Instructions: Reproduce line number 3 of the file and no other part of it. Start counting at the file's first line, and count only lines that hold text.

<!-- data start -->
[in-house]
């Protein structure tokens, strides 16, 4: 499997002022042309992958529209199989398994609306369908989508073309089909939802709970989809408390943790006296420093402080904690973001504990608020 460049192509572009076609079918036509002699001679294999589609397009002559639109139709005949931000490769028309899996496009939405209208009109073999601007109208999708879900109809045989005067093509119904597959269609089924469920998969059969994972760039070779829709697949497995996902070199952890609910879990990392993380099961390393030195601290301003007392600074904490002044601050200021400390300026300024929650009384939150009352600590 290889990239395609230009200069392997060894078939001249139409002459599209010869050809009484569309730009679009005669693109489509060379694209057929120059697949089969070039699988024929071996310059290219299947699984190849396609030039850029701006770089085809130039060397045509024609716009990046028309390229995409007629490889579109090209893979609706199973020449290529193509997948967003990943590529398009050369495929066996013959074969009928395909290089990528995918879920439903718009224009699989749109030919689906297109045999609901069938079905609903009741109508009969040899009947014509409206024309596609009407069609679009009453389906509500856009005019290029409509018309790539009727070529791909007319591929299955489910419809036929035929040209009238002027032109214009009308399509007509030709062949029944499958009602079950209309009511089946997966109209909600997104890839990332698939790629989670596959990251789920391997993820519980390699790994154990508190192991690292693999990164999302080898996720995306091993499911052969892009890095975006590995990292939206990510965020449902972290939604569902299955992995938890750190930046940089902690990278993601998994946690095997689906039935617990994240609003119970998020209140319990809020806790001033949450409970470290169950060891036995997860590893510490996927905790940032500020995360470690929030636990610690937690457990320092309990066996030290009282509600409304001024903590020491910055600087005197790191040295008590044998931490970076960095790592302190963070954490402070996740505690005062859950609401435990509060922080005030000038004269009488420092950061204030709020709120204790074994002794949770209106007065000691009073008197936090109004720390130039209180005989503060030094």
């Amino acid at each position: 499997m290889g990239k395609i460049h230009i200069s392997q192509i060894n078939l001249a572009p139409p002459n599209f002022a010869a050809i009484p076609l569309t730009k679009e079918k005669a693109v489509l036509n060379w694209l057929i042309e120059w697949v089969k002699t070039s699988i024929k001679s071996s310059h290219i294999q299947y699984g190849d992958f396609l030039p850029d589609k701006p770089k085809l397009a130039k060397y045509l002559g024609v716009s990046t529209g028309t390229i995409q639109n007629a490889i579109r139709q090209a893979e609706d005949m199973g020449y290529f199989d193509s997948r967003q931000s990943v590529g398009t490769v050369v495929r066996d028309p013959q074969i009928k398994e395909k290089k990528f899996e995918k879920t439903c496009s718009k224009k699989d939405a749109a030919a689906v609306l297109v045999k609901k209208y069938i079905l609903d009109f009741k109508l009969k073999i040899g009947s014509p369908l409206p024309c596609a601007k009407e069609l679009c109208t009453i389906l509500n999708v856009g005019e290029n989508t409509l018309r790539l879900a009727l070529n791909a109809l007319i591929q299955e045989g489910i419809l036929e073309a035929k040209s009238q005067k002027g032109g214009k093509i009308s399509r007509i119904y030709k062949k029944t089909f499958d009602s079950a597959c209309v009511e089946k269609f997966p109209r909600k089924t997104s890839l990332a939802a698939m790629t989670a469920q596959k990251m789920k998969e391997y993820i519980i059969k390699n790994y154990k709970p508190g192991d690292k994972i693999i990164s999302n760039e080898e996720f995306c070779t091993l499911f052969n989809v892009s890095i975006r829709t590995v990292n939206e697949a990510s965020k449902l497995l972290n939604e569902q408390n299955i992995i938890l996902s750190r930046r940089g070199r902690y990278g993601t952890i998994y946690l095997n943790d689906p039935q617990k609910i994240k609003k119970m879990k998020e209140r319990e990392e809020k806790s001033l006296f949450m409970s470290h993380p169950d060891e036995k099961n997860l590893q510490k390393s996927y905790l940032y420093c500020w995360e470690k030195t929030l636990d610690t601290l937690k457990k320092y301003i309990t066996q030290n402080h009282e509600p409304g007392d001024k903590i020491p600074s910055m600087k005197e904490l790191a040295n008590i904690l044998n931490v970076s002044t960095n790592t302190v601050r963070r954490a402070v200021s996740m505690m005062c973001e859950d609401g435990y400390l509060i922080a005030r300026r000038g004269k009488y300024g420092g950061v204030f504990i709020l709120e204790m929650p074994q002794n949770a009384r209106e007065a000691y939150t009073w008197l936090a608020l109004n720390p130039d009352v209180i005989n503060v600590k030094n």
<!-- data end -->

């Amino acid at each position: 499997m290889g990239k395609i460049h230009i200069s392997q192509i060894n078939l001249a572009p139409p002459n599209f002022a010869a050809i009484p076609l569309t730009k679009e079918k005669a693109v489509l036509n060379w694209l057929i042309e120059w697949v089969k002699t070039s699988i024929k001679s071996s310059h290219i294999q299947y699984g190849d992958f396609l030039p850029d589609k701006p770089k085809l397009a130039k060397y045509l002559g024609v716009s990046t529209g028309t390229i995409q639109n007629a490889i579109r139709q090209a893979e609706d005949m199973g020449y290529f199989d193509s997948r967003q931000s990943v590529g398009t490769v050369v495929r066996d028309p013959q074969i009928k398994e395909k290089k990528f899996e995918k879920t439903c496009s718009k224009k699989d939405a749109a030919a689906v609306l297109v045999k609901k209208y069938i079905l609903d009109f009741k109508l009969k073999i040899g009947s014509p369908l409206p024309c596609a601007k009407e069609l679009c109208t009453i389906l509500n999708v856009g005019e290029n989508t409509l018309r790539l879900a009727l070529n791909a109809l007319i591929q299955e045989g489910i419809l036929e073309a035929k040209s009238q005067k002027g032109g214009k093509i009308s399509r007509i119904y030709k062949k029944t089909f499958d009602s079950a597959c209309v009511e089946k269609f997966p109209r909600k089924t997104s890839l990332a939802a698939m790629t989670a469920q596959k990251m789920k998969e391997y993820i519980i059969k390699n790994y154990k709970p508190g192991d690292k994972i693999i990164s999302n760039e080898e996720f995306c070779t091993l499911f052969n989809v892009s890095i975006r829709t590995v990292n939206e697949a990510s965020k449902l497995l972290n939604e569902q408390n299955i992995i938890l996902s750190r930046r940089g070199r902690y990278g993601t952890i998994y946690l095997n943790d689906p039935q617990k609910i994240k609003k119970m879990k998020e209140r319990e990392e809020k806790s001033l006296f949450m409970s470290h993380p169950d060891e036995k099961n997860l590893q510490k390393s996927y905790l940032y420093c500020w995360e470690k030195t929030l636990d610690t601290l937690k457990k320092y301003i309990t066996q030290n402080h009282e509600p409304g007392d001024k903590i020491p600074s910055m600087k005197e904490l790191a040295n008590i904690l044998n931490v970076s002044t960095n790592t302190v601050r963070r954490a402070v200021s996740m505690m005062c973001e859950d609401g435990y400390l509060i922080a005030r300026r000038g004269k009488y300024g420092g950061v204030f504990i709020l709120e204790m929650p074994q002794n949770a009384r209106e007065a000691y939150t009073w008197l936090a608020l109004n720390p130039d009352v209180i005989n503060v600590k030094n």